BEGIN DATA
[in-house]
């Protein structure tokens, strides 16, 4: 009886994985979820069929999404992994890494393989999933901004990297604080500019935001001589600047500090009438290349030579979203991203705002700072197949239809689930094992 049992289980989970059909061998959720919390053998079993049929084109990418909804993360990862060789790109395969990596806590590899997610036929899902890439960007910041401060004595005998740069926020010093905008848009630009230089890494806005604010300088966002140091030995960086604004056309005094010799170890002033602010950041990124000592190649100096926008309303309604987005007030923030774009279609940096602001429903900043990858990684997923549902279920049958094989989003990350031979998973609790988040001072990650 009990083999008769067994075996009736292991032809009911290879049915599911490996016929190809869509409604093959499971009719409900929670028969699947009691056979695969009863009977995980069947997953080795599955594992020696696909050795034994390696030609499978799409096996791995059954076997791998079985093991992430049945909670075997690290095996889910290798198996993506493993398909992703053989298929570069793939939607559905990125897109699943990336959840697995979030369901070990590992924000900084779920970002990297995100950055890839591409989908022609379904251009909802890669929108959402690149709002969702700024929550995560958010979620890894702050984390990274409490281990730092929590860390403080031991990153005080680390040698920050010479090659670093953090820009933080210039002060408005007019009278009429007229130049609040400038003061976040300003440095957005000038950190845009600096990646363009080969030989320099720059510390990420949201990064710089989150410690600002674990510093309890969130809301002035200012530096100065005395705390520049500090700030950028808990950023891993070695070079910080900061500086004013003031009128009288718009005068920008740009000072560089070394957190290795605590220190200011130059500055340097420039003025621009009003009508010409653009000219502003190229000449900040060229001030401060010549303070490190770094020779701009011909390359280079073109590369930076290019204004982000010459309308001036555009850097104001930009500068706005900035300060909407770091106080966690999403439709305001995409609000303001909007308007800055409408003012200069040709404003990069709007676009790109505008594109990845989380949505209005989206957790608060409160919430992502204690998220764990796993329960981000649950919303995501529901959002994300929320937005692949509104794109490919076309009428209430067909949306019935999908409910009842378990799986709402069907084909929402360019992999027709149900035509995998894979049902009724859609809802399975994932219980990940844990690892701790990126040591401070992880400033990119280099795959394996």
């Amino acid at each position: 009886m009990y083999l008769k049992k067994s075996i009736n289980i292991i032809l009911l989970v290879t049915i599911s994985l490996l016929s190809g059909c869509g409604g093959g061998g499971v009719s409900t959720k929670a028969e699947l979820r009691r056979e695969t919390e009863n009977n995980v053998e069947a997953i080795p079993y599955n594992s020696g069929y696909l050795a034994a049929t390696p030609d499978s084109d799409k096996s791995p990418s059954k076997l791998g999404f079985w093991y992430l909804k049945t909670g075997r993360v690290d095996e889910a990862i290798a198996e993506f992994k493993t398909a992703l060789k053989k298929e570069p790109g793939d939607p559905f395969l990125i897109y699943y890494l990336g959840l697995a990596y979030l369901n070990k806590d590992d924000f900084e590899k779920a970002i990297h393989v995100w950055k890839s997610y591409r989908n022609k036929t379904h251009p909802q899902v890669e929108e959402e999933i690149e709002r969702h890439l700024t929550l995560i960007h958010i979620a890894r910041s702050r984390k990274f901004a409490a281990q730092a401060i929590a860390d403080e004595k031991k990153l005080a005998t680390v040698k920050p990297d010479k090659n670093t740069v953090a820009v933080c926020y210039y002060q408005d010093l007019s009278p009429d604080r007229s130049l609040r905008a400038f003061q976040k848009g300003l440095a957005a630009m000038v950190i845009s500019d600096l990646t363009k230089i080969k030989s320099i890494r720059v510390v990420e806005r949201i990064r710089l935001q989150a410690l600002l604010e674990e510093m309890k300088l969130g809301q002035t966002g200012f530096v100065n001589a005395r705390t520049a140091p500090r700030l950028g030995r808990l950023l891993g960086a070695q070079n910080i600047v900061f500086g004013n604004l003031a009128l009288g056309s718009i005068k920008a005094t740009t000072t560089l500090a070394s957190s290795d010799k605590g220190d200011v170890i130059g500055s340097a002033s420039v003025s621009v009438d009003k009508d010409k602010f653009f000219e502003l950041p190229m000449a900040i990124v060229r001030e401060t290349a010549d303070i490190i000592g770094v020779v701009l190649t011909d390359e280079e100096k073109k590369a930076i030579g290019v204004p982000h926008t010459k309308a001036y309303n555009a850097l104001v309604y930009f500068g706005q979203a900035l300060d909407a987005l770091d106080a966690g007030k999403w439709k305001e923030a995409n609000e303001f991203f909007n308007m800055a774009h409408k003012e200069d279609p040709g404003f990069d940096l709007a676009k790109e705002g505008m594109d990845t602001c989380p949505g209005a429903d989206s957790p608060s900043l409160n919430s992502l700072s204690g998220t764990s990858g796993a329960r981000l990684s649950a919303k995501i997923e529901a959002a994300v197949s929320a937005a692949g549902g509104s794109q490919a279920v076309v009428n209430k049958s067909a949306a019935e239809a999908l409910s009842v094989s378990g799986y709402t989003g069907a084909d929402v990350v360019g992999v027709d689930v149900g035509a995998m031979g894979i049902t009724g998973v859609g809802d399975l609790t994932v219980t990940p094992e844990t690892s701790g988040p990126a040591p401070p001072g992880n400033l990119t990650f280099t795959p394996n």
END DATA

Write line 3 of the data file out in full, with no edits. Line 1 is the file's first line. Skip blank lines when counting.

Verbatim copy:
């Amino acid at each position: 009886m009990y083999l008769k049992k067994s075996i009736n289980i292991i032809l009911l989970v290879t049915i599911s994985l490996l016929s190809g059909c869509g409604g093959g061998g499971v009719s409900t959720k929670a028969e699947l979820r009691r056979e695969t919390e009863n009977n995980v053998e069947a997953i080795p079993y599955n594992s020696g069929y696909l050795a034994a049929t390696p030609d499978s084109d799409k096996s791995p990418s059954k076997l791998g999404f079985w093991y992430l909804k049945t909670g075997r993360v690290d095996e889910a990862i290798a198996e993506f992994k493993t398909a992703l060789k053989k298929e570069p790109g793939d939607p559905f395969l990125i897109y699943y890494l990336g959840l697995a990596y979030l369901n070990k806590d590992d924000f900084e590899k779920a970002i990297h393989v995100w950055k890839s997610y591409r989908n022609k036929t379904h251009p909802q899902v890669e929108e959402e999933i690149e709002r969702h890439l700024t929550l995560i960007h958010i979620a890894r910041s702050r984390k990274f901004a409490a281990q730092a401060i929590a860390d403080e004595k031991k990153l005080a005998t680390v040698k920050p990297d010479k090659n670093t740069v953090a820009v933080c926020y210039y002060q408005d010093l007019s009278p009429d604080r007229s130049l609040r905008a400038f003061q976040k848009g300003l440095a957005a630009m000038v950190i845009s500019d600096l990646t363009k230089i080969k030989s320099i890494r720059v510390v990420e806005r949201i990064r710089l935001q989150a410690l600002l604010e674990e510093m309890k300088l969130g809301q002035t966002g200012f530096v100065n001589a005395r705390t520049a140091p500090r700030l950028g030995r808990l950023l891993g960086a070695q070079n910080i600047v900061f500086g004013n604004l003031a009128l009288g056309s718009i005068k920008a005094t740009t000072t560089l500090a070394s957190s290795d010799k605590g220190d200011v170890i130059g500055s340097a002033s420039v003025s621009v009438d009003k009508d010409k602010f653009f000219e502003l950041p190229m000449a900040i990124v060229r001030e401060t290349a010549d303070i490190i000592g770094v020779v701009l190649t011909d390359e280079e100096k073109k590369a930076i030579g290019v204004p982000h926008t010459k309308a001036y309303n555009a850097l104001v309604y930009f500068g706005q979203a900035l300060d909407a987005l770091d106080a966690g007030k999403w439709k305001e923030a995409n609000e303001f991203f909007n308007m800055a774009h409408k003012e200069d279609p040709g404003f990069d940096l709007a676009k790109e705002g505008m594109d990845t602001c989380p949505g209005a429903d989206s957790p608060s900043l409160n919430s992502l700072s204690g998220t764990s990858g796993a329960r981000l990684s649950a919303k995501i997923e529901a959002a994300v197949s929320a937005a692949g549902g509104s794109q490919a279920v076309v009428n209430k049958s067909a949306a019935e239809a999908l409910s009842v094989s378990g799986y709402t989003g069907a084909d929402v990350v360019g992999v027709d689930v149900g035509a995998m031979g894979i049902t009724g998973v859609g809802d399975l609790t994932v219980t990940p094992e844990t690892s701790g988040p990126a040591p401070p001072g992880n400033l990119t990650f280099t795959p394996n």